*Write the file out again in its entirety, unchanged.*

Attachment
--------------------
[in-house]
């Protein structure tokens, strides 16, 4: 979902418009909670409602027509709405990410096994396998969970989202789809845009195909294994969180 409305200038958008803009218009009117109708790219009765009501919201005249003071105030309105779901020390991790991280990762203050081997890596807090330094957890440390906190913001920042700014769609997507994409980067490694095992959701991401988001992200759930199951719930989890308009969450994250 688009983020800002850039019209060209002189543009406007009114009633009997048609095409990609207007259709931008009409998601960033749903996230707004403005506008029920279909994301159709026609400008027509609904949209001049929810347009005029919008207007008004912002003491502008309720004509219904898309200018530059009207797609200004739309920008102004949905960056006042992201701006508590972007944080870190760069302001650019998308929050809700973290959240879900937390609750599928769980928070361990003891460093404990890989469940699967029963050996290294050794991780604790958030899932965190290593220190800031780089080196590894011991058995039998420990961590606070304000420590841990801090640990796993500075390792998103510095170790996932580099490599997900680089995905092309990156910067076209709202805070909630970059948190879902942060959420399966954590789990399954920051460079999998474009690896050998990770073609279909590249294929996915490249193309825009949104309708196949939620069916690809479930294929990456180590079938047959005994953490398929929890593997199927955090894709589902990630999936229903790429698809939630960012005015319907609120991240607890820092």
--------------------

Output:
[in-house]
């Protein structure tokens, strides 16, 4: 979902418009909670409602027509709405990410096994396998969970989202789809845009195909294994969180 409305200038958008803009218009009117109708790219009765009501919201005249003071105030309105779901020390991790991280990762203050081997890596807090330094957890440390906190913001920042700014769609997507994409980067490694095992959701991401988001992200759930199951719930989890308009969450994250 688009983020800002850039019209060209002189543009406007009114009633009997048609095409990609207007259709931008009409998601960033749903996230707004403005506008029920279909994301159709026609400008027509609904949209001049929810347009005029919008207007008004912002003491502008309720004509219904898309200018530059009207797609200004739309920008102004949905960056006042992201701006508590972007944080870190760069302001650019998308929050809700973290959240879900937390609750599928769980928070361990003891460093404990890989469940699967029963050996290294050794991780604790958030899932965190290593220190800031780089080196590894011991058995039998420990961590606070304000420590841990801090640990796993500075390792998103510095170790996932580099490599997900680089995905092309990156910067076209709202805070909630970059948190879902942060959420399966954590789990399954920051460079999998474009690896050998990770073609279909590249294929996915490249193309825009949104309708196949939620069916690809479930294929990456180590079938047959005994953490398929929890593997199927955090894709589902990630999936229903790429698809939630960012005015319907609120991240607890820092």